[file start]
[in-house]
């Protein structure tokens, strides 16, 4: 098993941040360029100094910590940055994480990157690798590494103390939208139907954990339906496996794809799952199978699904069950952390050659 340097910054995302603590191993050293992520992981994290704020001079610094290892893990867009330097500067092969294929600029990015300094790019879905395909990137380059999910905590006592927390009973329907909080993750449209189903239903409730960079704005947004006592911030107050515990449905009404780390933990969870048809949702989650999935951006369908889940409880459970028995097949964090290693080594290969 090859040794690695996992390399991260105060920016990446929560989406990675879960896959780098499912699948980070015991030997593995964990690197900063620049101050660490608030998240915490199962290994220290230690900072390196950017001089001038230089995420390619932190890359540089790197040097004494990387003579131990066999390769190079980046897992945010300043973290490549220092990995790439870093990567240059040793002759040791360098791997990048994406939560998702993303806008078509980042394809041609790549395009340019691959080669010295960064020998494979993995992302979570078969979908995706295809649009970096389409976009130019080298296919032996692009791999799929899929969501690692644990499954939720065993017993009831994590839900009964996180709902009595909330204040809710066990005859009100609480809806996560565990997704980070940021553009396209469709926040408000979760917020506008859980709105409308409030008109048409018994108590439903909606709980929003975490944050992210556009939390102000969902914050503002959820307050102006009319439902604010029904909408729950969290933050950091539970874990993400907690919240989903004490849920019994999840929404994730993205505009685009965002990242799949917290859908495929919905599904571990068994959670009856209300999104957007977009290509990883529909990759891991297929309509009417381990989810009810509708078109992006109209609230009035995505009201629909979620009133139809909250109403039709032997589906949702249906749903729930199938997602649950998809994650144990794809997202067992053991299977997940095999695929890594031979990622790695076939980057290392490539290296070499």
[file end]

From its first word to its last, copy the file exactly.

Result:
[in-house]
């Protein structure tokens, strides 16, 4: 098993941040360029100094910590940055994480990157690798590494103390939208139907954990339906496996794809799952199978699904069950952390050659 340097910054995302603590191993050293992520992981994290704020001079610094290892893990867009330097500067092969294929600029990015300094790019879905395909990137380059999910905590006592927390009973329907909080993750449209189903239903409730960079704005947004006592911030107050515990449905009404780390933990969870048809949702989650999935951006369908889940409880459970028995097949964090290693080594290969 090859040794690695996992390399991260105060920016990446929560989406990675879960896959780098499912699948980070015991030997593995964990690197900063620049101050660490608030998240915490199962290994220290230690900072390196950017001089001038230089995420390619932190890359540089790197040097004494990387003579131990066999390769190079980046897992945010300043973290490549220092990995790439870093990567240059040793002759040791360098791997990048994406939560998702993303806008078509980042394809041609790549395009340019691959080669010295960064020998494979993995992302979570078969979908995706295809649009970096389409976009130019080298296919032996692009791999799929899929969501690692644990499954939720065993017993009831994590839900009964996180709902009595909330204040809710066990005859009100609480809806996560565990997704980070940021553009396209469709926040408000979760917020506008859980709105409308409030008109048409018994108590439903909606709980929003975490944050992210556009939390102000969902914050503002959820307050102006009319439902604010029904909408729950969290933050950091539970874990993400907690919240989903004490849920019994999840929404994730993205505009685009965002990242799949917290859908495929919905599904571990068994959670009856209300999104957007977009290509990883529909990759891991297929309509009417381990989810009810509708078109992006109209609230009035995505009201629909979620009133139809909250109403039709032997589906949702249906749903729930199938997602649950998809994650144990794809997202067992053991299977997940095999695929890594031979990622790695076939980057290392490539290296070499």